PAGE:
Like Los Angeles Plays Itself by way of Ross McElwee, Jenni Olson’s The Royal Road surveys the landscape of Southern California as a way of exploring her past relationship troubles. That may sound like the sort of arty navel-gazing that many viewers are allergic to, but this is an utterly transfixing piece of work. The 16mm cinematography of Los Angeles and San Francisco is gorgeous and hypnotic, and it’s more than just pretty pictures. Olson’s narration works in concert with the architecture and geography, sometimes overtly, sometimes subtly. She purposefully establishes herself as a “shadow” — her voice is heard but she is unseen, and in fact, the whole film is bereft of human presence. She is, in a way, becoming the film, holding a conversation with the audience. Olson talks not just about her often tempestuous romantic misadventures but about Vertigo, the Spanish conquest and subsequent American annexation of the American Southwest, nostalgia and how we process it and many more ideas.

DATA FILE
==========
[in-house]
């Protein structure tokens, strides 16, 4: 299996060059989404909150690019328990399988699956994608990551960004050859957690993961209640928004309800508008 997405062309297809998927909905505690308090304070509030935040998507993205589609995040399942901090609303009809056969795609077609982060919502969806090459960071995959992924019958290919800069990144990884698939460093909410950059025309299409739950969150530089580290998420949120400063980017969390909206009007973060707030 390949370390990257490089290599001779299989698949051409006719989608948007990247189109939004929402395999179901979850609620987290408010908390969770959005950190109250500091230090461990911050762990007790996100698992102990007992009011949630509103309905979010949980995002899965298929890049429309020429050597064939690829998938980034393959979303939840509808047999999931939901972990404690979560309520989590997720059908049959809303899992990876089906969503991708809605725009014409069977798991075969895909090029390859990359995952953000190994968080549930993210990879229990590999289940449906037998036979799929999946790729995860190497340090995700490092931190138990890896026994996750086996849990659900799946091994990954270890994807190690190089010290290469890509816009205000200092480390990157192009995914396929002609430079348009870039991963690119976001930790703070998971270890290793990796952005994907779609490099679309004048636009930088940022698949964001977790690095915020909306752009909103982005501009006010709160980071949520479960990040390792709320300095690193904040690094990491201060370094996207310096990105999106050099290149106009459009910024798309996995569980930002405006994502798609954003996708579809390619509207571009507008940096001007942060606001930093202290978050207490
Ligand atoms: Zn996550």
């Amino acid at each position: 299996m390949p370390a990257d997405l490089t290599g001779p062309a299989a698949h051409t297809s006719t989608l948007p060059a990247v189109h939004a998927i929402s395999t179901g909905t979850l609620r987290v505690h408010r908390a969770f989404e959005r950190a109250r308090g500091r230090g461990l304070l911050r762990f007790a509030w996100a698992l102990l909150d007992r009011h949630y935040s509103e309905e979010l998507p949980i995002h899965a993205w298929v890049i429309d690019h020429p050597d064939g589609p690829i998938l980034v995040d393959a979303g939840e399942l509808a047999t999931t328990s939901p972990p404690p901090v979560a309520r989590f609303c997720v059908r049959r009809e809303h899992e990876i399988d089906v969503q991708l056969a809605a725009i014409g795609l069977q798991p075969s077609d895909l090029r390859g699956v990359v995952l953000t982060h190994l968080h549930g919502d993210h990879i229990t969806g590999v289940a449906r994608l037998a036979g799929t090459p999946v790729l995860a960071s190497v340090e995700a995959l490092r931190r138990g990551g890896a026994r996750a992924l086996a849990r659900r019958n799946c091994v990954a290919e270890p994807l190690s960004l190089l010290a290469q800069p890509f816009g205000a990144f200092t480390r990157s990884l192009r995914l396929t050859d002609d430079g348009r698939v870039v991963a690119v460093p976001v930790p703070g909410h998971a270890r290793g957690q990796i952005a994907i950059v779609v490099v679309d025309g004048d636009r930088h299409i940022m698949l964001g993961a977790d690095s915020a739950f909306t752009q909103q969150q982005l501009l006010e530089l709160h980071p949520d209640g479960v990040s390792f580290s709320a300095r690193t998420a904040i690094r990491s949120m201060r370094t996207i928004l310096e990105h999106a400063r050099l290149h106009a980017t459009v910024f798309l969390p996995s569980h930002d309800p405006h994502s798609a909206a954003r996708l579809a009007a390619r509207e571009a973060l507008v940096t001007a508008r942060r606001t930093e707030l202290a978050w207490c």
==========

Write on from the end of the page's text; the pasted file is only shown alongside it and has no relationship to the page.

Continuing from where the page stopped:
These may seem disconnected, but there’s a strong vein of memory and what we choose to hold on to and what to let go of. The “Royal Road” of the title, El Camino Real, is a string of historical monuments dotting the West Coast that mark the route Spanish evangelists took in establishing missions during the 17th and 18th centuries. California has turned emblems of imperialism into positive symbols. Olson wonders how much of her nostalgia for the past is honest, what she can and can’t trust about her memory. Hence, she relates to the plot of Vertigo. Yet she makes the unusual move of defending nostalgia, untrustworthy though it may be. Her argument is compelling, whether or not one finds it convincing. Equal parts travelogue, memoir, historical treatise, philosophical musing, and film criticism, The Royal Road is one of the best, most unusual docs playing the fest.
This review was originally published during the Sundance Film Festival on January 25, 2015.